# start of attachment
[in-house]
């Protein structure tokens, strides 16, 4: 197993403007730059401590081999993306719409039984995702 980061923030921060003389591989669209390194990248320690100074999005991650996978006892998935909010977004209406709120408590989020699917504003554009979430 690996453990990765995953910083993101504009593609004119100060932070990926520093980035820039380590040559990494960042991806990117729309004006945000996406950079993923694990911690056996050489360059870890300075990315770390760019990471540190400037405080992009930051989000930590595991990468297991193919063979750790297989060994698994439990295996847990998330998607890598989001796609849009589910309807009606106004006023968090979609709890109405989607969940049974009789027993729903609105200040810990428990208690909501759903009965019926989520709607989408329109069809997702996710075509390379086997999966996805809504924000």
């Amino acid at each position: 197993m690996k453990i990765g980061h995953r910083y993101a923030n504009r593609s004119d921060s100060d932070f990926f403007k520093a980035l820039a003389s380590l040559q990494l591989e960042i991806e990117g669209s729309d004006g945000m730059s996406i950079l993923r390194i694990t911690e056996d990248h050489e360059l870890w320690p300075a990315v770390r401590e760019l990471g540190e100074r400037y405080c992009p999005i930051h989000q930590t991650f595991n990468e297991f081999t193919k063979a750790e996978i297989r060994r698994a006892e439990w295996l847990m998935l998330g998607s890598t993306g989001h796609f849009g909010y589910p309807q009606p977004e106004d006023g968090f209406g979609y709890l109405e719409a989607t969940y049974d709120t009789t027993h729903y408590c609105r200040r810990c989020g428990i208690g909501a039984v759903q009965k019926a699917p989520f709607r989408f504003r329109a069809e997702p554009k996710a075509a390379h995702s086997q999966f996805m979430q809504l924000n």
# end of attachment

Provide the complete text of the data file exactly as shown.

[in-house]
């Protein structure tokens, strides 16, 4: 197993403007730059401590081999993306719409039984995702 980061923030921060003389591989669209390194990248320690100074999005991650996978006892998935909010977004209406709120408590989020699917504003554009979430 690996453990990765995953910083993101504009593609004119100060932070990926520093980035820039380590040559990494960042991806990117729309004006945000996406950079993923694990911690056996050489360059870890300075990315770390760019990471540190400037405080992009930051989000930590595991990468297991193919063979750790297989060994698994439990295996847990998330998607890598989001796609849009589910309807009606106004006023968090979609709890109405989607969940049974009789027993729903609105200040810990428990208690909501759903009965019926989520709607989408329109069809997702996710075509390379086997999966996805809504924000």
């Amino acid at each position: 197993m690996k453990i990765g980061h995953r910083y993101a923030n504009r593609s004119d921060s100060d932070f990926f403007k520093a980035l820039a003389s380590l040559q990494l591989e960042i991806e990117g669209s729309d004006g945000m730059s996406i950079l993923r390194i694990t911690e056996d990248h050489e360059l870890w320690p300075a990315v770390r401590e760019l990471g540190e100074r400037y405080c992009p999005i930051h989000q930590t991650f595991n990468e297991f081999t193919k063979a750790e996978i297989r060994r698994a006892e439990w295996l847990m998935l998330g998607s890598t993306g989001h796609f849009g909010y589910p309807q009606p977004e106004d006023g968090f209406g979609y709890l109405e719409a989607t969940y049974d709120t009789t027993h729903y408590c609105r200040r810990c989020g428990i208690g909501a039984v759903q009965k019926a699917p989520f709607r989408f504003r329109a069809e997702p554009k996710a075509a390379h995702s086997q999966f996805m979430q809504l924000n």